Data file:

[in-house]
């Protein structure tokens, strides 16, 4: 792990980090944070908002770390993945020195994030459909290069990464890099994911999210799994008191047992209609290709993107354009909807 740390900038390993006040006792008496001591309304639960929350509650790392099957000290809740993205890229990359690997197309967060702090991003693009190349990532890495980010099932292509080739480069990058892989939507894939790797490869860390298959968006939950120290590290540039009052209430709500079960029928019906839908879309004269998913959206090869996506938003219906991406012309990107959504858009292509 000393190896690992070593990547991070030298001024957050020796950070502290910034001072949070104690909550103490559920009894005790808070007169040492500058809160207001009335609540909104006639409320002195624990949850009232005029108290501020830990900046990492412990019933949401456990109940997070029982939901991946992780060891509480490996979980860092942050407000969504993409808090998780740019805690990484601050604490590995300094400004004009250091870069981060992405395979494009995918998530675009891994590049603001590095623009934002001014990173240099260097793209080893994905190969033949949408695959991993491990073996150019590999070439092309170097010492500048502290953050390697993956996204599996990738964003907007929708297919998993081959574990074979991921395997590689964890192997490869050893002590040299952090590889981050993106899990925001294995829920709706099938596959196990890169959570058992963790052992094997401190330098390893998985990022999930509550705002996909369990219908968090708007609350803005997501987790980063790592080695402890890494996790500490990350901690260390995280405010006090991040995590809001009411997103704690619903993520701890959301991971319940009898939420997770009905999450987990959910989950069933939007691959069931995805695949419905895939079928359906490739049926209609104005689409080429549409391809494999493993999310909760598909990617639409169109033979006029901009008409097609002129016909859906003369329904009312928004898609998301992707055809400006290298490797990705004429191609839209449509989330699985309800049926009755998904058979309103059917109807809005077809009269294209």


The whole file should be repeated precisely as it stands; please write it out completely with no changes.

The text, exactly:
[in-house]
């Protein structure tokens, strides 16, 4: 792990980090944070908002770390993945020195994030459909290069990464890099994911999210799994008191047992209609290709993107354009909807 740390900038390993006040006792008496001591309304639960929350509650790392099957000290809740993205890229990359690997197309967060702090991003693009190349990532890495980010099932292509080739480069990058892989939507894939790797490869860390298959968006939950120290590290540039009052209430709500079960029928019906839908879309004269998913959206090869996506938003219906991406012309990107959504858009292509 000393190896690992070593990547991070030298001024957050020796950070502290910034001072949070104690909550103490559920009894005790808070007169040492500058809160207001009335609540909104006639409320002195624990949850009232005029108290501020830990900046990492412990019933949401456990109940997070029982939901991946992780060891509480490996979980860092942050407000969504993409808090998780740019805690990484601050604490590995300094400004004009250091870069981060992405395979494009995918998530675009891994590049603001590095623009934002001014990173240099260097793209080893994905190969033949949408695959991993491990073996150019590999070439092309170097010492500048502290953050390697993956996204599996990738964003907007929708297919998993081959574990074979991921395997590689964890192997490869050893002590040299952090590889981050993106899990925001294995829920709706099938596959196990890169959570058992963790052992094997401190330098390893998985990022999930509550705002996909369990219908968090708007609350803005997501987790980063790592080695402890890494996790500490990350901690260390995280405010006090991040995590809001009411997103704690619903993520701890959301991971319940009898939420997770009905999450987990959910989950069933939007691959069931995805695949419905895939079928359906490739049926209609104005689409080429549409391809494999493993999310909760598909990617639409169109033979006029901009008409097609002129016909859906003369329904009312928004898609998301992707055809400006290298490797990705004429191609839209449509989330699985309800049926009755998904058979309103059917109807809005077809009269294209």